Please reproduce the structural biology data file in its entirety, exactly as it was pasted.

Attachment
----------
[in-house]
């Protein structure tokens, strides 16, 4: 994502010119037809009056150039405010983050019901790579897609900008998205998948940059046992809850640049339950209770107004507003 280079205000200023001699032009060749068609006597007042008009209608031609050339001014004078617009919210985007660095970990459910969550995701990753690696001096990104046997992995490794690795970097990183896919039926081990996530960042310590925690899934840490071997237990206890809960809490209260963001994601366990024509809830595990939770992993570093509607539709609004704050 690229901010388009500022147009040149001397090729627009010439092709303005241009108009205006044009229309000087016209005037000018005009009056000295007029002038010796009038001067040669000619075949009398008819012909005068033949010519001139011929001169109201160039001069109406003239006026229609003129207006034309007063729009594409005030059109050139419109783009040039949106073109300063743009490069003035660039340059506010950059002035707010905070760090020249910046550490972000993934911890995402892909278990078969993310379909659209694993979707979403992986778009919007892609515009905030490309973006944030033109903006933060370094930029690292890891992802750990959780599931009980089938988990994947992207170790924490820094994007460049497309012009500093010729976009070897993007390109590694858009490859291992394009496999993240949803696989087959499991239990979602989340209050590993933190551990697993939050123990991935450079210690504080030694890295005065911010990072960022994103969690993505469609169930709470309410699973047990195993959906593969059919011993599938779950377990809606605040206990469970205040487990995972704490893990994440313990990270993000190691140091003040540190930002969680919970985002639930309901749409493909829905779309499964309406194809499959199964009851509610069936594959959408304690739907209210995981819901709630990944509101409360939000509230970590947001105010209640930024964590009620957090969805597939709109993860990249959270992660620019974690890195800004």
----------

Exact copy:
[in-house]
């Protein structure tokens, strides 16, 4: 994502010119037809009056150039405010983050019901790579897609900008998205998948940059046992809850640049339950209770107004507003 280079205000200023001699032009060749068609006597007042008009209608031609050339001014004078617009919210985007660095970990459910969550995701990753690696001096990104046997992995490794690795970097990183896919039926081990996530960042310590925690899934840490071997237990206890809960809490209260963001994601366990024509809830595990939770992993570093509607539709609004704050 690229901010388009500022147009040149001397090729627009010439092709303005241009108009205006044009229309000087016209005037000018005009009056000295007029002038010796009038001067040669000619075949009398008819012909005068033949010519001139011929001169109201160039001069109406003239006026229609003129207006034309007063729009594409005030059109050139419109783009040039949106073109300063743009490069003035660039340059506010950059002035707010905070760090020249910046550490972000993934911890995402892909278990078969993310379909659209694993979707979403992986778009919007892609515009905030490309973006944030033109903006933060370094930029690292890891992802750990959780599931009980089938988990994947992207170790924490820094994007460049497309012009500093010729976009070897993007390109590694858009490859291992394009496999993240949803696989087959499991239990979602989340209050590993933190551990697993939050123990991935450079210690504080030694890295005065911010990072960022994103969690993505469609169930709470309410699973047990195993959906593969059919011993599938779950377990809606605040206990469970205040487990995972704490893990994440313990990270993000190691140091003040540190930002969680919970985002639930309901749409493909829905779309499964309406194809499959199964009851509610069936594959959408304690739907209210995981819901709630990944509101409360939000509230970590947001105010209640930024964590009620957090969805597939709109993860990249959270992660620019974690890195800004």